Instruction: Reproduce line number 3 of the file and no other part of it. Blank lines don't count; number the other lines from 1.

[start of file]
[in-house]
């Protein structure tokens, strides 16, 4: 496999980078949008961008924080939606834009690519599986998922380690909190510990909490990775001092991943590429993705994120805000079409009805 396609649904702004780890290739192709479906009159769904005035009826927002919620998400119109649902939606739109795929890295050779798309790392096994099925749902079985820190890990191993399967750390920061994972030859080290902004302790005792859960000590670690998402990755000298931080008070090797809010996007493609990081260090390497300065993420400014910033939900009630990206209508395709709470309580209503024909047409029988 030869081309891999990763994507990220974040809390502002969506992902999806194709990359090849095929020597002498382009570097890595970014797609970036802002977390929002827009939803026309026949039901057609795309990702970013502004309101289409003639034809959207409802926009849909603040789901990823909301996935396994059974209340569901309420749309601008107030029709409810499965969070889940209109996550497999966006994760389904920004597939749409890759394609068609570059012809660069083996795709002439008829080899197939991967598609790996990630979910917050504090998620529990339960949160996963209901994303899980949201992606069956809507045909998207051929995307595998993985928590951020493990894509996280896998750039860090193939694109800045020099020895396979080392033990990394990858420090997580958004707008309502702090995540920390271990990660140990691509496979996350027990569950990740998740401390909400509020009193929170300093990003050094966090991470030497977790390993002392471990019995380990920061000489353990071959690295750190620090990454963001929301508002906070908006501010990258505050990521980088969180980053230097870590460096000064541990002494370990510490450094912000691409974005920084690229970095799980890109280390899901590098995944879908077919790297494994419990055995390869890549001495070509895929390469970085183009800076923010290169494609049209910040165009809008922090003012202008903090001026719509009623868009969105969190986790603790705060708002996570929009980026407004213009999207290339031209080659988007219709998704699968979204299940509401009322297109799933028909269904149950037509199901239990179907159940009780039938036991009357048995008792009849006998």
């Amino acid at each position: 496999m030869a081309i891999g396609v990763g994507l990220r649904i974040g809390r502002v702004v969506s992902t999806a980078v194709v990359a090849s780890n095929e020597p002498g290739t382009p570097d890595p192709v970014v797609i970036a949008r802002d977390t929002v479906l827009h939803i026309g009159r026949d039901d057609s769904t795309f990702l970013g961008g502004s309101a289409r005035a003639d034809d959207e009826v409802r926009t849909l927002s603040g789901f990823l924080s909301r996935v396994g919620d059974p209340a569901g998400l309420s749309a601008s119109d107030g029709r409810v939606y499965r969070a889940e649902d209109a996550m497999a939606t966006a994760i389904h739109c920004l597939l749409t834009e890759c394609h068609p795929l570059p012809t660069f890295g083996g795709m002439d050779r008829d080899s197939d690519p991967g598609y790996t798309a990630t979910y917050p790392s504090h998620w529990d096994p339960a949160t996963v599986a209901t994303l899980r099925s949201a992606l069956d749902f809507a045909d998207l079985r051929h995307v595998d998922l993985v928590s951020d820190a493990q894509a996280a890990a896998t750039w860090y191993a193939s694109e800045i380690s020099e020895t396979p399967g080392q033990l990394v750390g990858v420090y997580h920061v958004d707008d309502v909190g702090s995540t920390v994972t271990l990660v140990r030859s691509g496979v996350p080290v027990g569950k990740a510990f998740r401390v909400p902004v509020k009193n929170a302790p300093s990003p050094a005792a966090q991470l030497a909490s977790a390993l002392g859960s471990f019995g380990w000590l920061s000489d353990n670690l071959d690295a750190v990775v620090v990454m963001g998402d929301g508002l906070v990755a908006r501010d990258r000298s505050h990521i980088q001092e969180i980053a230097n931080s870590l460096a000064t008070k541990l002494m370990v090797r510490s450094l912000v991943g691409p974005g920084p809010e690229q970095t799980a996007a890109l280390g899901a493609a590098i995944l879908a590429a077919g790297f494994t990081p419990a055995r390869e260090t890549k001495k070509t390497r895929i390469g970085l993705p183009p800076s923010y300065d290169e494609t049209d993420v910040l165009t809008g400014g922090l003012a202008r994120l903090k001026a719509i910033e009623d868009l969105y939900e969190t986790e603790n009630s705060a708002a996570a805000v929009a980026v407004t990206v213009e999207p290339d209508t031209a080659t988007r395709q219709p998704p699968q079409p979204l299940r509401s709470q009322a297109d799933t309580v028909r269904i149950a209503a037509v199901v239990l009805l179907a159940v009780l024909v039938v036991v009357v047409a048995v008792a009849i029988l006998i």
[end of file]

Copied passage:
């Amino acid at each position: 496999m030869a081309i891999g396609v990763g994507l990220r649904i974040g809390r502002v702004v969506s992902t999806a980078v194709v990359a090849s780890n095929e020597p002498g290739t382009p570097d890595p192709v970014v797609i970036a949008r802002d977390t929002v479906l827009h939803i026309g009159r026949d039901d057609s769904t795309f990702l970013g961008g502004s309101a289409r005035a003639d034809d959207e009826v409802r926009t849909l927002s603040g789901f990823l924080s909301r996935v396994g919620d059974p209340a569901g998400l309420s749309a601008s119109d107030g029709r409810v939606y499965r969070a889940e649902d209109a996550m497999a939606t966006a994760i389904h739109c920004l597939l749409t834009e890759c394609h068609p795929l570059p012809t660069f890295g083996g795709m002439d050779r008829d080899s197939d690519p991967g598609y790996t798309a990630t979910y917050p790392s504090h998620w529990d096994p339960a949160t996963v599986a209901t994303l899980r099925s949201a992606l069956d749902f809507a045909d998207l079985r051929h995307v595998d998922l993985v928590s951020d820190a493990q894509a996280a890990a896998t750039w860090y191993a193939s694109e800045i380690s020099e020895t396979p399967g080392q033990l990394v750390g990858v420090y997580h920061v958004d707008d309502v909190g702090s995540t920390v994972t271990l990660v140990r030859s691509g496979v996350p080290v027990g569950k990740a510990f998740r401390v909400p902004v509020k009193n929170a302790p300093s990003p050094a005792a966090q991470l030497a909490s977790a390993l002392g859960s471990f019995g380990w000590l920061s000489d353990n670690l071959d690295a750190v990775v620090v990454m963001g998402d929301g508002l906070v990755a908006r501010d990258r000298s505050h990521i980088q001092e969180i980053a230097n931080s870590l460096a000064t008070k541990l002494m370990v090797r510490s450094l912000v991943g691409p974005g920084p809010e690229q970095t799980a996007a890109l280390g899901a493609a590098i995944l879908a590429a077919g790297f494994t990081p419990a055995r390869e260090t890549k001495k070509t390497r895929i390469g970085l993705p183009p800076s923010y300065d290169e494609t049209d993420v910040l165009t809008g400014g922090l003012a202008r994120l903090k001026a719509i910033e009623d868009l969105y939900e969190t986790e603790n009630s705060a708002a996570a805000v929009a980026v407004t990206v213009e999207p290339d209508t031209a080659t988007r395709q219709p998704p699968q079409p979204l299940r509401s709470q009322a297109d799933t309580v028909r269904i149950a209503a037509v199901v239990l009805l179907a159940v009780l024909v039938v036991v009357v047409a048995v008792a009849i029988l006998i």